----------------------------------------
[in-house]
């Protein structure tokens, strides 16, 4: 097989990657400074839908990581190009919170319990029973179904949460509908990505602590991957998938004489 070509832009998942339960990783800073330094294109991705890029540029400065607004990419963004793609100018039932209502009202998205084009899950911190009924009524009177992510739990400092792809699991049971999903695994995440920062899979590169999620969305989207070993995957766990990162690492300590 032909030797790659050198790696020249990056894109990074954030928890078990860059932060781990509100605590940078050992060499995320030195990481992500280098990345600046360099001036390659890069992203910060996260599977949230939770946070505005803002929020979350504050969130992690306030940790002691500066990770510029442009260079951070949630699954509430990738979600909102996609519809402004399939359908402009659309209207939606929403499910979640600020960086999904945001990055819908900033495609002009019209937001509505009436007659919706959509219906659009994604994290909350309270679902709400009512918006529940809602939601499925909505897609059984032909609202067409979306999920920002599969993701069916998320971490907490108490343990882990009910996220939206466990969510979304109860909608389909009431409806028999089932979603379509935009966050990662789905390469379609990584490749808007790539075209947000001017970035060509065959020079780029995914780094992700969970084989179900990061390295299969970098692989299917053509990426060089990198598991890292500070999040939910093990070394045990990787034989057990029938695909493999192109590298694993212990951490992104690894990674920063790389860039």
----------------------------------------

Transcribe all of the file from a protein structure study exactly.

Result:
[in-house]
């Protein structure tokens, strides 16, 4: 097989990657400074839908990581190009919170319990029973179904949460509908990505602590991957998938004489 070509832009998942339960990783800073330094294109991705890029540029400065607004990419963004793609100018039932209502009202998205084009899950911190009924009524009177992510739990400092792809699991049971999903695994995440920062899979590169999620969305989207070993995957766990990162690492300590 032909030797790659050198790696020249990056894109990074954030928890078990860059932060781990509100605590940078050992060499995320030195990481992500280098990345600046360099001036390659890069992203910060996260599977949230939770946070505005803002929020979350504050969130992690306030940790002691500066990770510029442009260079951070949630699954509430990738979600909102996609519809402004399939359908402009659309209207939606929403499910979640600020960086999904945001990055819908900033495609002009019209937001509505009436007659919706959509219906659009994604994290909350309270679902709400009512918006529940809602939601499925909505897609059984032909609202067409979306999920920002599969993701069916998320971490907490108490343990882990009910996220939206466990969510979304109860909608389909009431409806028999089932979603379509935009966050990662789905390469379609990584490749808007790539075209947000001017970035060509065959020079780029995914780094992700969970084989179900990061390295299969970098692989299917053509990426060089990198598991890292500070999040939910093990070394045990990787034989057990029938695909493999192109590298694993212990951490992104690894990674920063790389860039």